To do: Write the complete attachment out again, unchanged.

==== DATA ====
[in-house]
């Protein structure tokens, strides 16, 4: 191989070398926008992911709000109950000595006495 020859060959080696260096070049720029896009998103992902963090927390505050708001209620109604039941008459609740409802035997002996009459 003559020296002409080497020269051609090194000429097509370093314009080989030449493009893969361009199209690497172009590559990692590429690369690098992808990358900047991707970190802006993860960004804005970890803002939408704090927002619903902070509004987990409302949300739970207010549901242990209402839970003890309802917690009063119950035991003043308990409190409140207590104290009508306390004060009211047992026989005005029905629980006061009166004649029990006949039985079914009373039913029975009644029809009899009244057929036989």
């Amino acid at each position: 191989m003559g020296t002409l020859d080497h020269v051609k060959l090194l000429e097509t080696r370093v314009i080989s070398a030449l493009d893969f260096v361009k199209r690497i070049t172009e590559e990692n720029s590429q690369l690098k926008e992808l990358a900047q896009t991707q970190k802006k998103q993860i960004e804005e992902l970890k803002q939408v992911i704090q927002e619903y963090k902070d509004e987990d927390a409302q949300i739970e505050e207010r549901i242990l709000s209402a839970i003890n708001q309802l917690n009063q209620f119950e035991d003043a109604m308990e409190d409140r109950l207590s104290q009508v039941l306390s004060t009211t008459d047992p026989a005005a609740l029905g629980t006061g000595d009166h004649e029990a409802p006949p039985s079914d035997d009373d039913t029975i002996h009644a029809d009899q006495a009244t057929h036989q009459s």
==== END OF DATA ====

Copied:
[in-house]
């Protein structure tokens, strides 16, 4: 191989070398926008992911709000109950000595006495 020859060959080696260096070049720029896009998103992902963090927390505050708001209620109604039941008459609740409802035997002996009459 003559020296002409080497020269051609090194000429097509370093314009080989030449493009893969361009199209690497172009590559990692590429690369690098992808990358900047991707970190802006993860960004804005970890803002939408704090927002619903902070509004987990409302949300739970207010549901242990209402839970003890309802917690009063119950035991003043308990409190409140207590104290009508306390004060009211047992026989005005029905629980006061009166004649029990006949039985079914009373039913029975009644029809009899009244057929036989």
């Amino acid at each position: 191989m003559g020296t002409l020859d080497h020269v051609k060959l090194l000429e097509t080696r370093v314009i080989s070398a030449l493009d893969f260096v361009k199209r690497i070049t172009e590559e990692n720029s590429q690369l690098k926008e992808l990358a900047q896009t991707q970190k802006k998103q993860i960004e804005e992902l970890k803002q939408v992911i704090q927002e619903y963090k902070d509004e987990d927390a409302q949300i739970e505050e207010r549901i242990l709000s209402a839970i003890n708001q309802l917690n009063q209620f119950e035991d003043a109604m308990e409190d409140r109950l207590s104290q009508v039941l306390s004060t009211t008459d047992p026989a005005a609740l029905g629980t006061g000595d009166h004649e029990a409802p006949p039985s079914d035997d009373d039913t029975i002996h009644a029809d009899q006495a009244t057929h036989q009459s």